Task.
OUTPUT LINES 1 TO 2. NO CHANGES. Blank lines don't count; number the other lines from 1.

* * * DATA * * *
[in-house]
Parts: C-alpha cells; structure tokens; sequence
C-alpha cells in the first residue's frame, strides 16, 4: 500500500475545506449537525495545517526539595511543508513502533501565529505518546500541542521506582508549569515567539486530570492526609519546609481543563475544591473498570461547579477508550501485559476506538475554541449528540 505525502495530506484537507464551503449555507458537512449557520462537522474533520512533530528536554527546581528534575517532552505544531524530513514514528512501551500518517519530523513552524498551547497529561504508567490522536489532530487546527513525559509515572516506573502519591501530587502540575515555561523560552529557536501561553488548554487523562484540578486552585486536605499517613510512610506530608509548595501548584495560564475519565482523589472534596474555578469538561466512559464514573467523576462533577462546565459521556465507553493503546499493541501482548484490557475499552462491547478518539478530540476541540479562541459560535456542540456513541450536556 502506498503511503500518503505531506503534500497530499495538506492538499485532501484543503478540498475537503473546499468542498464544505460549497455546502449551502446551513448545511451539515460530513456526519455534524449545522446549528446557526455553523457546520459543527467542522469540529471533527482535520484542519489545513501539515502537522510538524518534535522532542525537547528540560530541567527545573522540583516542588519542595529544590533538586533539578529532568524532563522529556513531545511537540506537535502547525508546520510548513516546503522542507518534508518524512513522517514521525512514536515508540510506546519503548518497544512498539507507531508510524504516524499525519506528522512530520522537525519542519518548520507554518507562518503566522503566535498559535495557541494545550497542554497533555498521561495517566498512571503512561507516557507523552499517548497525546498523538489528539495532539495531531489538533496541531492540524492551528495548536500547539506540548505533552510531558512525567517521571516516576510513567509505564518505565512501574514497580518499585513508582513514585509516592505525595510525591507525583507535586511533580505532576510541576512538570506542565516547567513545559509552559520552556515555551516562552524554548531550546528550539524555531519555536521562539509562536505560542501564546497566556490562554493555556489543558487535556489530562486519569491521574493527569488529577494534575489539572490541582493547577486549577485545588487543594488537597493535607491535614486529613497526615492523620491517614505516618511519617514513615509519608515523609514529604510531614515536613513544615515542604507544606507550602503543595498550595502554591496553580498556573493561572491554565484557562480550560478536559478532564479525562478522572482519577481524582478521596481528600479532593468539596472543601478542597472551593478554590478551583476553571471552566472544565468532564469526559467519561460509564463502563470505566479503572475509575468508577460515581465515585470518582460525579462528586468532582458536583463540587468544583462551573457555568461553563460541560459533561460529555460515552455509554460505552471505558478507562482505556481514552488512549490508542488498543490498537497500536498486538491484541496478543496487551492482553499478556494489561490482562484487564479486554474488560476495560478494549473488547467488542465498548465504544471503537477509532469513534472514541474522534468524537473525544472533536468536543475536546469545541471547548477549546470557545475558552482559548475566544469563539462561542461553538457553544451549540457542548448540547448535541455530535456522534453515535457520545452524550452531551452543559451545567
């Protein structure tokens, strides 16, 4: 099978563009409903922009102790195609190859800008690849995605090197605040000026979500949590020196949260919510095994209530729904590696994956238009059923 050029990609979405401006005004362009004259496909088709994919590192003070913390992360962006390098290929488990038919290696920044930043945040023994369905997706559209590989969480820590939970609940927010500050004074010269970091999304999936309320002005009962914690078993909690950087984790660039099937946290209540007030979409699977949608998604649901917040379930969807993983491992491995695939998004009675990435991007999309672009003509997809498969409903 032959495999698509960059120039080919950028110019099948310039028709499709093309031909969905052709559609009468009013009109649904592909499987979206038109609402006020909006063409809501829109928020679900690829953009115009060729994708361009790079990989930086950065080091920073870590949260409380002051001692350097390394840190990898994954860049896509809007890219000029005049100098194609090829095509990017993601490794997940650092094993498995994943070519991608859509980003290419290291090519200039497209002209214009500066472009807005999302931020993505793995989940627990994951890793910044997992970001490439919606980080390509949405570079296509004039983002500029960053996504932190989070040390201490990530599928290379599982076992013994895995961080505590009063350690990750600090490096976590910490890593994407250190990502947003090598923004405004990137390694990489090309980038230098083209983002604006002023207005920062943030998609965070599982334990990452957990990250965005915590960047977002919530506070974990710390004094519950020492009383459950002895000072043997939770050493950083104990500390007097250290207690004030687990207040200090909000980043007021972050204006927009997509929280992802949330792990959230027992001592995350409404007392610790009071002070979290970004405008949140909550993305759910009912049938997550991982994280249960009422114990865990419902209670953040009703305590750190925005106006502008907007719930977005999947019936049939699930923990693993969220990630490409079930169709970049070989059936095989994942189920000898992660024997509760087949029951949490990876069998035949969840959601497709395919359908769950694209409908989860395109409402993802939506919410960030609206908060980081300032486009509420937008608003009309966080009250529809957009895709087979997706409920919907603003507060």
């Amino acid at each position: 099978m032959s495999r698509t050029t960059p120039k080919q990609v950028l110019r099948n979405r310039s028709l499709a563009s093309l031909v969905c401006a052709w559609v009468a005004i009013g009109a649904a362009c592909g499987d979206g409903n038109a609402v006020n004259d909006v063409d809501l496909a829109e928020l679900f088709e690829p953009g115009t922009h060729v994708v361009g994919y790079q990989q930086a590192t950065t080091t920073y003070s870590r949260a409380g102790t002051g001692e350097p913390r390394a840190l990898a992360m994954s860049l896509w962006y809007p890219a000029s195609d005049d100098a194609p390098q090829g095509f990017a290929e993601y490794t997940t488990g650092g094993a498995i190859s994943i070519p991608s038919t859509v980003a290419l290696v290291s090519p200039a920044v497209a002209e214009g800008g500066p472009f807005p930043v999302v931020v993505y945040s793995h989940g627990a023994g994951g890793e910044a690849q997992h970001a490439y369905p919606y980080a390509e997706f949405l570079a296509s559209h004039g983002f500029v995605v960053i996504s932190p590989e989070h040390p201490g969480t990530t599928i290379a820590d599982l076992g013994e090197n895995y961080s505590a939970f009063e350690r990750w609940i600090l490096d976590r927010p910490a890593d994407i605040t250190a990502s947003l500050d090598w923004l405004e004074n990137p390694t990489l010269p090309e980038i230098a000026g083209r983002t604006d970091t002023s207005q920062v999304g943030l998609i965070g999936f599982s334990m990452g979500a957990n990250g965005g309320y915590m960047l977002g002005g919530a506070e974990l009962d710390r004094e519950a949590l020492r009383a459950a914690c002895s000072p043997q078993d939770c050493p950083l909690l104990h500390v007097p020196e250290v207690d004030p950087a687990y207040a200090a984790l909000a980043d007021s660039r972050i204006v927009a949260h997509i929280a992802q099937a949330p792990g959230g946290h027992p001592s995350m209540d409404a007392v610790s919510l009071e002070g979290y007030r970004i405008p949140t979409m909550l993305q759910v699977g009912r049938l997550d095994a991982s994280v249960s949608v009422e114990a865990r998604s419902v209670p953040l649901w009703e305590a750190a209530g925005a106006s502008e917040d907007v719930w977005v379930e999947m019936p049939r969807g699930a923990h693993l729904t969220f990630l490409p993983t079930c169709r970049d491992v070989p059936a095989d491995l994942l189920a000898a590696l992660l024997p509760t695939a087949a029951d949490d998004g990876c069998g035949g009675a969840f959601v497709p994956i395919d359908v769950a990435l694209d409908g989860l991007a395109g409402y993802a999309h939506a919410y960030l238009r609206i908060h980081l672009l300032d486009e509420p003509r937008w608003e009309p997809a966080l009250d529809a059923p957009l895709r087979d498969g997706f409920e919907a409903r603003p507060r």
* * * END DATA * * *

[in-house]
Parts: C-alpha cells; structure tokens; sequence